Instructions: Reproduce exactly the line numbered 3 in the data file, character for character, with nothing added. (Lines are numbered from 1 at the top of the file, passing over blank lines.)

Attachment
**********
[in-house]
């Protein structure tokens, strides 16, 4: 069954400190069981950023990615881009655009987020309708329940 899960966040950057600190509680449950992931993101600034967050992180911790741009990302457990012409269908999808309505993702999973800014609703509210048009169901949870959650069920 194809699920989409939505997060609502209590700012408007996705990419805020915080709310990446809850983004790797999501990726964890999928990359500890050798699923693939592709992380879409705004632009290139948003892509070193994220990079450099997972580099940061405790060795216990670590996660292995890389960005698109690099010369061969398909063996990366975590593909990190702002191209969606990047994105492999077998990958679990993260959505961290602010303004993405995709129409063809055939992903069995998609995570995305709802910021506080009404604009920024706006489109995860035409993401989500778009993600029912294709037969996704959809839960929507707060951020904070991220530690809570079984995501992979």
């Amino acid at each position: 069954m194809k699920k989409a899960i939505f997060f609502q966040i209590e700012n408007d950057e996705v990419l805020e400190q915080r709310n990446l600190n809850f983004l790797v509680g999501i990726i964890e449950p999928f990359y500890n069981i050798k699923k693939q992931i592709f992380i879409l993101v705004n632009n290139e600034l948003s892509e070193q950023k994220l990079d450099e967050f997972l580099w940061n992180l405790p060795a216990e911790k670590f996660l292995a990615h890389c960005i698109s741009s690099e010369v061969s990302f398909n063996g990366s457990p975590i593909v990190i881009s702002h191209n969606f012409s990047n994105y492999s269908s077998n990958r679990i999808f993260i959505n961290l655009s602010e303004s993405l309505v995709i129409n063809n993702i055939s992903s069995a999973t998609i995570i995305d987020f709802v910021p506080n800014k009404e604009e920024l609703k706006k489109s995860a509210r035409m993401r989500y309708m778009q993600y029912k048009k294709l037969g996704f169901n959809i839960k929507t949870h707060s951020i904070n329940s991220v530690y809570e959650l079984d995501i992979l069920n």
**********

């Amino acid at each position: 069954m194809k699920k989409a899960i939505f997060f609502q966040i209590e700012n408007d950057e996705v990419l805020e400190q915080r709310n990446l600190n809850f983004l790797v509680g999501i990726i964890e449950p999928f990359y500890n069981i050798k699923k693939q992931i592709f992380i879409l993101v705004n632009n290139e600034l948003s892509e070193q950023k994220l990079d450099e967050f997972l580099w940061n992180l405790p060795a216990e911790k670590f996660l292995a990615h890389c960005i698109s741009s690099e010369v061969s990302f398909n063996g990366s457990p975590i593909v990190i881009s702002h191209n969606f012409s990047n994105y492999s269908s077998n990958r679990i999808f993260i959505n961290l655009s602010e303004s993405l309505v995709i129409n063809n993702i055939s992903s069995a999973t998609i995570i995305d987020f709802v910021p506080n800014k009404e604009e920024l609703k706006k489109s995860a509210r035409m993401r989500y309708m778009q993600y029912k048009k294709l037969g996704f169901n959809i839960k929507t949870h707060s951020i904070n329940s991220v530690y809570e959650l079984d995501i992979l069920n």